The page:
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The hype for beach driving this year is really high that it made me wonder if it’s a good idea to drive an SUV on the beach, so I did a little research.
Can you drive an SUV on the beach? You can drive your SUV on the beach given that it’s an AWD or 4WD with suitable ground clearance and you stay on hard, compacted sand. Also, be sure to follow existing tire tracks to avoid getting bogged on the beach.
Now, hold up! Before you pack your things and go on your way, make sure you’re bringing the right SUV. It might surprise you that 4WD and AWD won’t perform the same way on the sands. While you’re at it, check out some tips and tricks on how to drive your SUV on the beach with less trouble and more fun!
AWD vs. 4WD: Which is Better on Sand?
While AWD and 4WD can both drive all four wheels, these two have totally different system features like differential, drivetrain, and tires. These are what makes the performance of Full-Time 4WD, Part-Time 4WD (2WD), and AWD differ from each other. Which of these would be perfect for your beach getaway?
Differential: Supplies torque to all four wheels at all times that will help you turn to corners at different speeds. Once bogged on the beach, just straighten your wheels out until you get going again.
Drivetrain: Equipped with a high or low gear range to increase the speed of your climbing power. With its front and rear axles locked for maximum traction, you can easily drive your SUV out of the sands if ever you get stuck.
Tires: Geared with street tires ideal for the beach. Just let the air out and drop the pressure to 12 or 15 PSI to avoid digging a trench. Alternatively, you can slap on some TerraGrips Tire Chains for gripping the road better.
Performance: Cruise through the sand. With all the power you can put on all four wheels, you can drive easily through wet and dry sands.
2WD (Part-Time 4WD)
Differential: Sends engine power to two wheels, either front-wheel drive or rear-wheel drive. But if your car is an FWD, just stay home. Your SUV won’t make it. (Tsk!)
Drivetrain: Available with either mechanical lever or electronic switching. This has good traction between the front and rear axles which limits its use to only off-road courses.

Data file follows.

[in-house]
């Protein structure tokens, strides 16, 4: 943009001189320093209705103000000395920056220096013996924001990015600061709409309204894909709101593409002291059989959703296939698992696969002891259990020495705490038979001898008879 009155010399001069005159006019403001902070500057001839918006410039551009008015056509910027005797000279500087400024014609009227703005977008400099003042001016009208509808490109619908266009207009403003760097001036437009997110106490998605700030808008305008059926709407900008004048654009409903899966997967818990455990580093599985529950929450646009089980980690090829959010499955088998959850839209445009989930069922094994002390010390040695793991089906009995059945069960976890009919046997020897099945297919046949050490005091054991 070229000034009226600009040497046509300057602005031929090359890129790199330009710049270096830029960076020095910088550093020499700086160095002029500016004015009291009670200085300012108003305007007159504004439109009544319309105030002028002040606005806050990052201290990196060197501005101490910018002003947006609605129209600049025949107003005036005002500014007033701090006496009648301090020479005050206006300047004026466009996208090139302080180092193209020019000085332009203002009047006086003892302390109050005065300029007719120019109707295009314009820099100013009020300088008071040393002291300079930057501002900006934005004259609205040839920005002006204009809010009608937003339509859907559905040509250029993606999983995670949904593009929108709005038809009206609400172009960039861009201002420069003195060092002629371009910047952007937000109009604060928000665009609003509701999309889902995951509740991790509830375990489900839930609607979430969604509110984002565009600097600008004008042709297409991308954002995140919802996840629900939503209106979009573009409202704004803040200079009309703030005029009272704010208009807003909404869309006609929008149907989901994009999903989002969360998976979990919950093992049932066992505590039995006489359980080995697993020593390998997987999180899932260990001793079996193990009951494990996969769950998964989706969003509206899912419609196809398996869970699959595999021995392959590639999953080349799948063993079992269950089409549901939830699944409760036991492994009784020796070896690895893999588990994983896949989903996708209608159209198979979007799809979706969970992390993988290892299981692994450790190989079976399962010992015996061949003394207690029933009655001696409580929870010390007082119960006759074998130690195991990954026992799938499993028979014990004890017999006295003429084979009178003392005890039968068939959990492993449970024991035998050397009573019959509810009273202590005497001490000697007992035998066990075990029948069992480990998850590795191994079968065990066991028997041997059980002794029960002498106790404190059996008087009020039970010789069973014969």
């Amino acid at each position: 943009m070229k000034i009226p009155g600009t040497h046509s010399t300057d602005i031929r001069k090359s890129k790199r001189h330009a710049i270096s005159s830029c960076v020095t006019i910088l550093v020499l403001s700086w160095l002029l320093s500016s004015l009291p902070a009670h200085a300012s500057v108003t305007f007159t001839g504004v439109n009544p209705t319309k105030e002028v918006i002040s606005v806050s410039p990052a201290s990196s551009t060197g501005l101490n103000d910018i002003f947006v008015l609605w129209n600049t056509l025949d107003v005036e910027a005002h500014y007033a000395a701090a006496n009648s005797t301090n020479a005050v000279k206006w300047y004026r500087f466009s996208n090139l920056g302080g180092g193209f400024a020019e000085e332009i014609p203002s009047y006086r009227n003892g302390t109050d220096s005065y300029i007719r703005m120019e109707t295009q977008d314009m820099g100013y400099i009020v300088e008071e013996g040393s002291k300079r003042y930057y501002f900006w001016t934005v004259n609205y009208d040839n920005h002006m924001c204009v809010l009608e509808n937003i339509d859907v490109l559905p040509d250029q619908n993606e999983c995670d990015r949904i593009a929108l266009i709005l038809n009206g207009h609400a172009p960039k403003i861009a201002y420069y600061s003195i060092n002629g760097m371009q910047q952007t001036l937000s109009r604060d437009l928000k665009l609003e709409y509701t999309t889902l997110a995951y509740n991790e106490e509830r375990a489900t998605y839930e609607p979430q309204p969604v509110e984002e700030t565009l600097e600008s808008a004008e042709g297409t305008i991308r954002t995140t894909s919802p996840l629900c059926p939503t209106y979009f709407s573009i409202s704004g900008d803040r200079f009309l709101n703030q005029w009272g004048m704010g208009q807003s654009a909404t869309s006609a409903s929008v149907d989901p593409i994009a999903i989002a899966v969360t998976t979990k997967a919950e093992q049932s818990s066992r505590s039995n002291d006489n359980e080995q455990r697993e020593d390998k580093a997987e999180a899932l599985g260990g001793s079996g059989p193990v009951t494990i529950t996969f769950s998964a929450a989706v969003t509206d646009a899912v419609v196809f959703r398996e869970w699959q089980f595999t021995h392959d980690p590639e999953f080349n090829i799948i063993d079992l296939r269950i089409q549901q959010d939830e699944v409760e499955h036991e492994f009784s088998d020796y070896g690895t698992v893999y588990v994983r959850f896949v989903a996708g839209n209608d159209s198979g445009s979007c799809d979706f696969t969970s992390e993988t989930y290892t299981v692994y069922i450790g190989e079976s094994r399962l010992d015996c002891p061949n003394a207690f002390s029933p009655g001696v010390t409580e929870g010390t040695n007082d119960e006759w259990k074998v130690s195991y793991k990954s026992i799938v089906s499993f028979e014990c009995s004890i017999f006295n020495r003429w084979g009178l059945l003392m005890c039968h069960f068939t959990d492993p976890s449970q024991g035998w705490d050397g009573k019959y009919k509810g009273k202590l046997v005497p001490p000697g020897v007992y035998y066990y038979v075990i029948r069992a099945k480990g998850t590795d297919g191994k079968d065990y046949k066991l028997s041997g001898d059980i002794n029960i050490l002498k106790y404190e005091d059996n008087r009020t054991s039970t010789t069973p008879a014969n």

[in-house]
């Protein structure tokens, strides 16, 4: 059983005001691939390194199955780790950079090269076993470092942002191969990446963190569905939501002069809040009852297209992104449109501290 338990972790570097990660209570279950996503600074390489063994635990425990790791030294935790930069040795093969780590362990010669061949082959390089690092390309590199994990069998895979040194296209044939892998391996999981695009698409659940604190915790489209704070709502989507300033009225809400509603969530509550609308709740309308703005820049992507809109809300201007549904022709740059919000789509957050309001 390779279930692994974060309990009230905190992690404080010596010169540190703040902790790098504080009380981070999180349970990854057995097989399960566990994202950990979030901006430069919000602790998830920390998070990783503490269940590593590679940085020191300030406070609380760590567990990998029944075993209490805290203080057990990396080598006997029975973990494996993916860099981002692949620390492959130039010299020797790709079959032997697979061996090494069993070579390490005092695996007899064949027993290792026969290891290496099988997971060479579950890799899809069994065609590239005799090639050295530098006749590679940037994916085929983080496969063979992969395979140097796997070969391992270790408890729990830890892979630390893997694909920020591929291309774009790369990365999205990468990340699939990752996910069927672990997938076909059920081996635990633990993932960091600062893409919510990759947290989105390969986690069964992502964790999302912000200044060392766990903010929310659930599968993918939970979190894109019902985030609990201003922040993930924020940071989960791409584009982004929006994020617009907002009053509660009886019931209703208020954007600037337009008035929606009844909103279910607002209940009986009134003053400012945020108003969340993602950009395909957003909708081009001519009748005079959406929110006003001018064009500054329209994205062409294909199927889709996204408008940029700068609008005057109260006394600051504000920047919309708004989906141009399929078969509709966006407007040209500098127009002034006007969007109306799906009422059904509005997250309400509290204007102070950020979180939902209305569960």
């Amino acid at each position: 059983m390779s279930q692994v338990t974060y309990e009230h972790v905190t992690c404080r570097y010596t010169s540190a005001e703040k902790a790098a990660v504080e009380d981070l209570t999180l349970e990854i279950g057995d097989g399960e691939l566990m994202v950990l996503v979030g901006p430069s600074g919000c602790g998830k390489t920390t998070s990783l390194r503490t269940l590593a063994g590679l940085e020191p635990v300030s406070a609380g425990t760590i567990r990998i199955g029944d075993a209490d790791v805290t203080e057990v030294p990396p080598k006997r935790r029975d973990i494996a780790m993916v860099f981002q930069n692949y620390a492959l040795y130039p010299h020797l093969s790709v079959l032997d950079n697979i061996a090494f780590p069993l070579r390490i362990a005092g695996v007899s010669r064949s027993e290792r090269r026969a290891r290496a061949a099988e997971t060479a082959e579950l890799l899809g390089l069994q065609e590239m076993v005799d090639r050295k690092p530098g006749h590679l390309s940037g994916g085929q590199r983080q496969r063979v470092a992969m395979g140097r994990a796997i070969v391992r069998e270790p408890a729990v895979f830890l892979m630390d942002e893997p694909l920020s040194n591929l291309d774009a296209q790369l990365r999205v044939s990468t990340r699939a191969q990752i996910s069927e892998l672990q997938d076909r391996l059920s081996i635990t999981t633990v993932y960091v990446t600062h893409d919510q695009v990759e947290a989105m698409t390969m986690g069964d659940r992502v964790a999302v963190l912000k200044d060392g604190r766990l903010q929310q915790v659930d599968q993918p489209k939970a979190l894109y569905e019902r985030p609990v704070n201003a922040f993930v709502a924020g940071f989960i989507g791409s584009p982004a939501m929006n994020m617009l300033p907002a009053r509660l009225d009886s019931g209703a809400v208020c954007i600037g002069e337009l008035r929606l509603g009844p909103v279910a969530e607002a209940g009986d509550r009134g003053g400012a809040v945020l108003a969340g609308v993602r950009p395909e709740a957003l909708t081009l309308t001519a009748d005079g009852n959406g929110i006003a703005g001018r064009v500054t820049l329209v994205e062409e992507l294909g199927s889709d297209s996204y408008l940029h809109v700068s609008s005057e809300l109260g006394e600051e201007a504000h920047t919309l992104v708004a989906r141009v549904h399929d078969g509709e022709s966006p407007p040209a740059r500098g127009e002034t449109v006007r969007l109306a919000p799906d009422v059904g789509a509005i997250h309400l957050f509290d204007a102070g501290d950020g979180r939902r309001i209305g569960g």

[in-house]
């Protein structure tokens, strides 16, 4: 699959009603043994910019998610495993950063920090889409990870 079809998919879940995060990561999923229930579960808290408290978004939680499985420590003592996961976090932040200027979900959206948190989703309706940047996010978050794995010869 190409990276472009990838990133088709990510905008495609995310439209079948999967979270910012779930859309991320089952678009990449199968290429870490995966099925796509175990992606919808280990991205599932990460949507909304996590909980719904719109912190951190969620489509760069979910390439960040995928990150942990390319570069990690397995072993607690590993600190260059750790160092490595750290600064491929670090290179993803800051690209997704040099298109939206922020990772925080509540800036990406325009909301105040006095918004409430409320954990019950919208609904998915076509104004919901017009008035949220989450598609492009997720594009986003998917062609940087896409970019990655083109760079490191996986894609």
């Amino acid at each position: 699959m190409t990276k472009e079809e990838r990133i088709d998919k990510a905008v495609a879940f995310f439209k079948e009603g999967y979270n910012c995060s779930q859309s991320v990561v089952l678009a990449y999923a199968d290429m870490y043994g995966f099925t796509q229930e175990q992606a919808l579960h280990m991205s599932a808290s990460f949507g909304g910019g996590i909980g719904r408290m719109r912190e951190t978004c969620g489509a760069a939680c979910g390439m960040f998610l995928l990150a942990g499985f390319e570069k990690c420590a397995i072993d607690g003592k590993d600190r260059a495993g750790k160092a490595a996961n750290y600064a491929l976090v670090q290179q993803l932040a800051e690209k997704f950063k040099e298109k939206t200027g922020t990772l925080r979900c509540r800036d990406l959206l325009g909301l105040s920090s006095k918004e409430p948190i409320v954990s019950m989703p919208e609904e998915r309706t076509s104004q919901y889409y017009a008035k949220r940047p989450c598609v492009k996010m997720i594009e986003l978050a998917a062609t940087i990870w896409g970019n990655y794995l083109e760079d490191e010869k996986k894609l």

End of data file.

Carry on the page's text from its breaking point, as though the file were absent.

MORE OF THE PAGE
Tires: Normally equipped with 33×12.50 oversized rear tires. Without an aggressive tread, you can air down your 2WD to 10 psi or so, allowing it to float over the sand.
Performance: Rear-wheel drive cars can manage. With its low range and locked centre differential, your proper 2WD system can get through almost any beach.
Differential: Constantly sends torque to all four wheels without the front and rear axles being locked. Its automatic CPU traction will force spinning wheels when driving on sand, and cause the vehicle to get bogged.
Drivetrain: Lacks a low range feature that makes it less effective and more fragile on a beach ride. With its low traction, you can limit halt between axles and direct up to 100% of torque to the front or rear axle.
Tires: Geared with tires of 4/32nds tread depth tolerance. With the air out, there should be around 1/8″ difference to minimize damage to the vehicle when used to off-road courses like the beach.
Performance: Limited deep sand cruising. Your full-time AWD probably don’t have an adequate ground clearance which will limit your sand cruising. Its low gear isn’t low enough which will result in transmission overheating when driving at low speeds.
As one off-roading adage goes, “If you’re not getting bogged, you’re not trying hard enough.” But still, it’s really troublesome to get stuck in the sand. So you have to make sure your SUV will survive your beach driving. What are the things you have to keep in mind, and on your trunk, to stay safe and avoid beach sandtraps?
Tips and Tricks on Beach Driving with Your SUV
- Check beach regulations. Some beaches set boundaries as to how far on the beach you can drive on while others require a permit before you enter. It’s only appropriate to obey these rules for safety reasons.